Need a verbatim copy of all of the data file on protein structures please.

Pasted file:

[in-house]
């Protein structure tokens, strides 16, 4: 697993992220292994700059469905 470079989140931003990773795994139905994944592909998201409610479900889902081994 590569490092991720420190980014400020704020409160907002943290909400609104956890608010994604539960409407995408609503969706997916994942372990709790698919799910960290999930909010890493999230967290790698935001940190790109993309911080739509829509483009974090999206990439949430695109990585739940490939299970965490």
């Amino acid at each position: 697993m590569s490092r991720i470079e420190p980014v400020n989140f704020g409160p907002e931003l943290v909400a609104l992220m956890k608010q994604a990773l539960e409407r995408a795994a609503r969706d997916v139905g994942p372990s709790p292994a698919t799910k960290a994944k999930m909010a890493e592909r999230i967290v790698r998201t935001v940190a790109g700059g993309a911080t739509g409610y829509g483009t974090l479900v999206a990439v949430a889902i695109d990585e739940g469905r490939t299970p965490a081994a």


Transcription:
[in-house]
């Protein structure tokens, strides 16, 4: 697993992220292994700059469905 470079989140931003990773795994139905994944592909998201409610479900889902081994 590569490092991720420190980014400020704020409160907002943290909400609104956890608010994604539960409407995408609503969706997916994942372990709790698919799910960290999930909010890493999230967290790698935001940190790109993309911080739509829509483009974090999206990439949430695109990585739940490939299970965490």
């Amino acid at each position: 697993m590569s490092r991720i470079e420190p980014v400020n989140f704020g409160p907002e931003l943290v909400a609104l992220m956890k608010q994604a990773l539960e409407r995408a795994a609503r969706d997916v139905g994942p372990s709790p292994a698919t799910k960290a994944k999930m909010a890493e592909r999230i967290v790698r998201t935001v940190a790109g700059g993309a911080t739509g409610y829509g483009t974090l479900v999206a990439v949430a889902i695109d990585e739940g469905r490939t299970p965490a081994a």